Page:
11 32 27 24 21 19 17 16 14 13 13 12 11 11
12 34 30 26 23 21 19 17 16 15 14 13 12 11
13 37 32 28 25 22 20 19 17 16 15 14 13 12
14 40 34 30 27 24 22 20 19 17 16 15 14 13
15 43 37 32 29 26 24 22 20 18 17 16 15 14
16 46 39 34 31 28 25 23 21 20 18 17 16 15

ET depends on price of grain and cost of spraying.

For bertha armyworms, it is also the larvae that causes crop damage. They will chew holes in leaves or feed on stems and pods. Larvae will drop off the plant and curl up when disturbed. When scouting, beat plants together, and look for them on the ground- be sure to check under leaf litter and even under soil surface. The ET for these insect pests is dependent on the price of the grain and the cost of spraying. Use t Table 1 to determine your ET.

Aphids in peas and lentils are common and may also cause economic damage. Aphids are soft bodied, so they are very sensitive to physical disturbance; heavy rains and strong winds can dislodge aphids and reduce their numbers in a crop. Aphids suck plant sap and will feed at the bases of flowers and developing pods. If there is sufficient moisture, the crop may be able to compensate for some of the fluid losses. The ET for aphids in peas is two to three per 20 cm of plant tip at late-flowering to early-pod stage (or nine to 12 aphids per sweep). The ET we use in lentils is based on the data from North Dakota: 30 to40 aphids per 180-degree sweep, and few natural enemies are present and aphid numbers do not decline over a two-day period. Beneficial insects play a major role in managing insect pest populations so be sure to scout for them as well, especially before spraying pulse crops for aphids. Scouting over a period of a few days for insects is also recommended to ensure that the insect pests are not already being controlled by viruses or beneficial insects. More economic thresholds of insect pests can be found on the Economic Thresholds of Insects page.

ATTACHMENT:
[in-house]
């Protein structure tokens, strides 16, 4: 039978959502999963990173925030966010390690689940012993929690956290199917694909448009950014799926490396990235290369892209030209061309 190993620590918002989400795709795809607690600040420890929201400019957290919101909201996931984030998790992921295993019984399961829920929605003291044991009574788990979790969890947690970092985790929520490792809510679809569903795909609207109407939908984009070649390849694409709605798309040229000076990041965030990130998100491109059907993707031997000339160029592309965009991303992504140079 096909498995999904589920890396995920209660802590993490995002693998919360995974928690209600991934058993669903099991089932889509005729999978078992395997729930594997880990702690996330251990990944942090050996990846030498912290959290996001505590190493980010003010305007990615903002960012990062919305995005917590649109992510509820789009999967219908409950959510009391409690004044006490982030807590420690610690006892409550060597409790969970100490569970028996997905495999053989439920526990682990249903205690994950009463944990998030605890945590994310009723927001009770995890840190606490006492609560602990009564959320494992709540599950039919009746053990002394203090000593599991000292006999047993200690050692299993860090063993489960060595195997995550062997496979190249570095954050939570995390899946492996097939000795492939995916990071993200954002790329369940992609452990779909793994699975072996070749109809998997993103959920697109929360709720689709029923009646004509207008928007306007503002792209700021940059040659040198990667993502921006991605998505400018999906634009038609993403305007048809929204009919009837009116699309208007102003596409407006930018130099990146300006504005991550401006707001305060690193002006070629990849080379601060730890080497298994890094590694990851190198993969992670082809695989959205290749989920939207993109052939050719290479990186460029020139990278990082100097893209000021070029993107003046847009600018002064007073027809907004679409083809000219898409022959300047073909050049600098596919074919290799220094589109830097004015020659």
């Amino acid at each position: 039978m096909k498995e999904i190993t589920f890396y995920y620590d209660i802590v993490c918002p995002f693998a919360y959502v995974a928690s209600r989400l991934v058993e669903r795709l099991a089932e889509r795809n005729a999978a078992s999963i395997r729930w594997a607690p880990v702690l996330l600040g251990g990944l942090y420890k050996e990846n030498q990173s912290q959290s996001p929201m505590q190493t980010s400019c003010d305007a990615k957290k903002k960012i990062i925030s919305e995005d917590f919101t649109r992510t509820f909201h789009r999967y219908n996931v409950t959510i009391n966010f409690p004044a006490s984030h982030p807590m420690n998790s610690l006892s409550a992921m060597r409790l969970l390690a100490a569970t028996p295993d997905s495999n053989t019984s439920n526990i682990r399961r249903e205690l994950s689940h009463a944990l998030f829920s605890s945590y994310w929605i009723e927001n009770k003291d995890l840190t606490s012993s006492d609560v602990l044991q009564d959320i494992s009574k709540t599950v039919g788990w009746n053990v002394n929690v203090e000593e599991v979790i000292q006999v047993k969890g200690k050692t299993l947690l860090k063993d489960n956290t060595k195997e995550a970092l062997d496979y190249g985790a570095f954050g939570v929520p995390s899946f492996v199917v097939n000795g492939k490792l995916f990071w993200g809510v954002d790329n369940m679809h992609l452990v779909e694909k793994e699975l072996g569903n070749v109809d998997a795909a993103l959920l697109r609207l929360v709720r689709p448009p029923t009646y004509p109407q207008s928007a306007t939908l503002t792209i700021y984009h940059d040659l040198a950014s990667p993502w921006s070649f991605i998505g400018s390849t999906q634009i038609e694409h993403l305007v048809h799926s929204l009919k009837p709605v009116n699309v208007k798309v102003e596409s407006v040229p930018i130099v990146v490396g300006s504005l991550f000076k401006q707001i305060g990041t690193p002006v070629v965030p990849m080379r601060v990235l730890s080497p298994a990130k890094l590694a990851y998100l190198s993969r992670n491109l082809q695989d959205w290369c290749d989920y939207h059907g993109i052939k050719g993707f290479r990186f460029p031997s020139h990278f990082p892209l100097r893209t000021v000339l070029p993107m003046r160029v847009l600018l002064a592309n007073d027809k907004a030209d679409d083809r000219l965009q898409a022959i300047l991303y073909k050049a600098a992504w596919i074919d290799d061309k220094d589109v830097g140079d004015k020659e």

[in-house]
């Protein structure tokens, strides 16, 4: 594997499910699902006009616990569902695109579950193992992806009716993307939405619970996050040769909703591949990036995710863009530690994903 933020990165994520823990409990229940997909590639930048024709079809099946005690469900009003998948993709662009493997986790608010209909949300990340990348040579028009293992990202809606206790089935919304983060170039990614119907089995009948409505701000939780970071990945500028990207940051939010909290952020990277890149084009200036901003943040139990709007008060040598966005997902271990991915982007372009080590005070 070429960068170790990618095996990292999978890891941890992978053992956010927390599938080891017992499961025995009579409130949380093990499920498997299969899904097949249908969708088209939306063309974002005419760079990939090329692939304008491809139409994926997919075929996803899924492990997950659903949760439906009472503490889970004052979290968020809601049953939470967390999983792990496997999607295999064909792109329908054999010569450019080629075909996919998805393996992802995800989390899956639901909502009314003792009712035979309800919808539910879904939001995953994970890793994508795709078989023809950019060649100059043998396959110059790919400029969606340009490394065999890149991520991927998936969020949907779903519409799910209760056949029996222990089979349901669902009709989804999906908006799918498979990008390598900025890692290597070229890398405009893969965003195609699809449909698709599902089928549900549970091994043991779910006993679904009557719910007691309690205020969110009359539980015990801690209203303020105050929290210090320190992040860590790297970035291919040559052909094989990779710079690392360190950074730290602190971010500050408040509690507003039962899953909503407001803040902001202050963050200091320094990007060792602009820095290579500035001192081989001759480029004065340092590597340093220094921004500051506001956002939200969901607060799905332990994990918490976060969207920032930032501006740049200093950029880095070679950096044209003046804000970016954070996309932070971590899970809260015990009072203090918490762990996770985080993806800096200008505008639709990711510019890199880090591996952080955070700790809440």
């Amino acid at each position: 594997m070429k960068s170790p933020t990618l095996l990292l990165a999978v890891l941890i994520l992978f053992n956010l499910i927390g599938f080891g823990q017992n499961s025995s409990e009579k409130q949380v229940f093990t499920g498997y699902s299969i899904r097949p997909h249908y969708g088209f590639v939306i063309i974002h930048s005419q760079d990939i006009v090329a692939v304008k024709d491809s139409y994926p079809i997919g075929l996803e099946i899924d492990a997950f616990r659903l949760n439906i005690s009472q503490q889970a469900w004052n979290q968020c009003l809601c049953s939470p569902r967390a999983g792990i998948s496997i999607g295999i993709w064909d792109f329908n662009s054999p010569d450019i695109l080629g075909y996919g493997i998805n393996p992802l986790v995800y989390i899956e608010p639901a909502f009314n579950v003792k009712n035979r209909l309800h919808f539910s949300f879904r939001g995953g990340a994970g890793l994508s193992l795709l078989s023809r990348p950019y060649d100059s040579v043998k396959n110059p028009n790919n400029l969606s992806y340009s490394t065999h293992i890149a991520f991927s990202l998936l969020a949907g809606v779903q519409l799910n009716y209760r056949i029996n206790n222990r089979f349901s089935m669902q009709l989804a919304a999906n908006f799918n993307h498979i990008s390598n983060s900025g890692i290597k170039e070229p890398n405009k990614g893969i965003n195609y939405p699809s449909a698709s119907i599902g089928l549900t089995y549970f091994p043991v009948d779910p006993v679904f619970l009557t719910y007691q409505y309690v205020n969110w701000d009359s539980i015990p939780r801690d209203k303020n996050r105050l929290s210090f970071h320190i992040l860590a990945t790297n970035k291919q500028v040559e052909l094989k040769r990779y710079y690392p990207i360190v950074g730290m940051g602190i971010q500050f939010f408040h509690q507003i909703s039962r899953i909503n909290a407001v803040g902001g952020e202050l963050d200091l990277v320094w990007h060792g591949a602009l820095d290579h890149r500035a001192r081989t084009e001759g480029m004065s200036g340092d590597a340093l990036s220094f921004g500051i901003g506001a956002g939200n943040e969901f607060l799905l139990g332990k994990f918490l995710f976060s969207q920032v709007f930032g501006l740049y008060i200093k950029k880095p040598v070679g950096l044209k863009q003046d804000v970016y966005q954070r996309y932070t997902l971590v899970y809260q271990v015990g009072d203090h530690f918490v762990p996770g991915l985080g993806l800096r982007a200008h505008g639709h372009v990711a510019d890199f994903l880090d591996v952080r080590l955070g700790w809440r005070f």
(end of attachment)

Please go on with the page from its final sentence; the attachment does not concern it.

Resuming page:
This is also a good time to monitor all crops for diseases. Diseases fall into two categories: monocyclic or polycyclic. Monocyclic diseases are those that have only one disease cycle per year, which means that we must assess the conditions for these diseases rather than watch for disease symptoms. Once we see symptoms, it is too late for a fungicide application. Examples of monocyclic diseases include sclerotinia stem rot and fusarium head blight (FHB). Polycyclic diseases mean that the diseases have multiple cycles per year, so scouting for and monitoring disease symptoms and applying fungicide as needed is key. Examples of polycyclic diseases include stem rust, anthracnose in lentil and ascochyta blight in pulses. Remember the disease triangle and that all three factors, the host, the pathogen and the environment, must be present for disease to develop.

Sclerotinia Infographic
Determining percent bloom in canola when determining when apply fungicide for sclerotinia stem rot.